In this marvellously entertaining collection of stories, Peter Hay takes us along that sparkling thoroughfare known as the Great White Way. Called the Street of the Midnight Sun by "Diamond Jim" Brady and immortalized by Walter Winchell and Damon Runyon as the Hardened Artery or Main Stem--Broadway is the embodiment of the history of live entertainment in America, and Peter Hay has captured it in all its dazzling diversity.
Everything that Broadway is known for is here: the "legitimate" theatre, its stars and famous shows, the musicals, producers, hangouts, nightclubs, columnists, agents, vaudeville and burlesque, off-Broadway and the road. From the first time Americans took to the stage in the colonies in the 1660s to the tragic decline of the acting career of Edwin Booth (brother of John Wilkes), and from the trouble with nude dancing in Oh Calcutta! to the dry wit of Tallulah Bankhead's comment to Tennessee Williams on the film version of Orpheus Descending ("Darling, they've absolutely ruined your perfectly dreadful play"), Broadway Anecdotes throws a unique, theatrical spotlight on American history. We learn how Marilyn Monroe managed to remain anonymous on New York City streets simply by changing her walk, how Mae West whiled away her time in jail on an obscenity conviction, and that even the incomparable Katharine Hepburn suffered setbacks early in her career (Dorothy Parker wrote of one of her performances: "Miss Hepburn played the gamut from A to B.")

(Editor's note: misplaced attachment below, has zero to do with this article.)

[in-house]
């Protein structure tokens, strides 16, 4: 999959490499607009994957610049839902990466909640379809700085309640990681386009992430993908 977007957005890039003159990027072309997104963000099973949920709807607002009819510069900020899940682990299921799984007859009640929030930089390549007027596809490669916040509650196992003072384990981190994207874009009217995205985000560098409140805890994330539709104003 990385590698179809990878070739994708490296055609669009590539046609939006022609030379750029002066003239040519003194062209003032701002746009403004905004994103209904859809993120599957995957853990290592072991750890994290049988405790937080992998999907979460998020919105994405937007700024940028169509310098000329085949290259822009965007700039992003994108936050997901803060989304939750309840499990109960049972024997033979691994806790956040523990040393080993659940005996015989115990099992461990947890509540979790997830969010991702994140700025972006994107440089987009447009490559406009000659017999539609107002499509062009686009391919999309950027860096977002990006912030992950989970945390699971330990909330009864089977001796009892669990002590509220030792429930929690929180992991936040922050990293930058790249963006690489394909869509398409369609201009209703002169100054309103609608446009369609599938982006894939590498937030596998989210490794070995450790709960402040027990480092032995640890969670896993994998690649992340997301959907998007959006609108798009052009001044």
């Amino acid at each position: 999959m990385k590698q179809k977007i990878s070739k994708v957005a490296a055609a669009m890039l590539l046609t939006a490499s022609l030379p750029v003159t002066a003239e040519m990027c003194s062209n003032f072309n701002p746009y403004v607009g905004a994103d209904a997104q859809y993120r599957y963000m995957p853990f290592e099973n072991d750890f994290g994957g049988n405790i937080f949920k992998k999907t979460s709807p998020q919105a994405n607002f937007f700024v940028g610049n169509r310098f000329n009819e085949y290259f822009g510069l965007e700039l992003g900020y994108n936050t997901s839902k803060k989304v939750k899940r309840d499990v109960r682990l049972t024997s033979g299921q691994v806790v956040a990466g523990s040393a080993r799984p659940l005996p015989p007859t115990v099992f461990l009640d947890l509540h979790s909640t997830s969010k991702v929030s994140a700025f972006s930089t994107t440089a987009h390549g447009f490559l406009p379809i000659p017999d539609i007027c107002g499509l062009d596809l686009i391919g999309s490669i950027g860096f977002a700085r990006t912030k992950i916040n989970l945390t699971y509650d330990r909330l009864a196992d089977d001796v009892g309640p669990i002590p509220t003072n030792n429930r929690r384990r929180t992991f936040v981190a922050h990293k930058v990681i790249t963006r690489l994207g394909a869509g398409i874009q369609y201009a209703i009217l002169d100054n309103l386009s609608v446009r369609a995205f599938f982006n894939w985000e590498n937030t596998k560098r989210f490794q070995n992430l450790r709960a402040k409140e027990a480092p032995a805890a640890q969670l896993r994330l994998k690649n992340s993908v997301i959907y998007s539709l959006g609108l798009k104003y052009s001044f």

A delightful collection of verbal snapshots of this vibrant world, Broadway Anecdotes is packed with the legends and lore, the humor and philosophy of a place where understudies still stand by with dreams of overnight stardom, shows still close before they open, and people keep singing in the rain. Anyone who has ever been touched by the magic of Broadway will treasure it.
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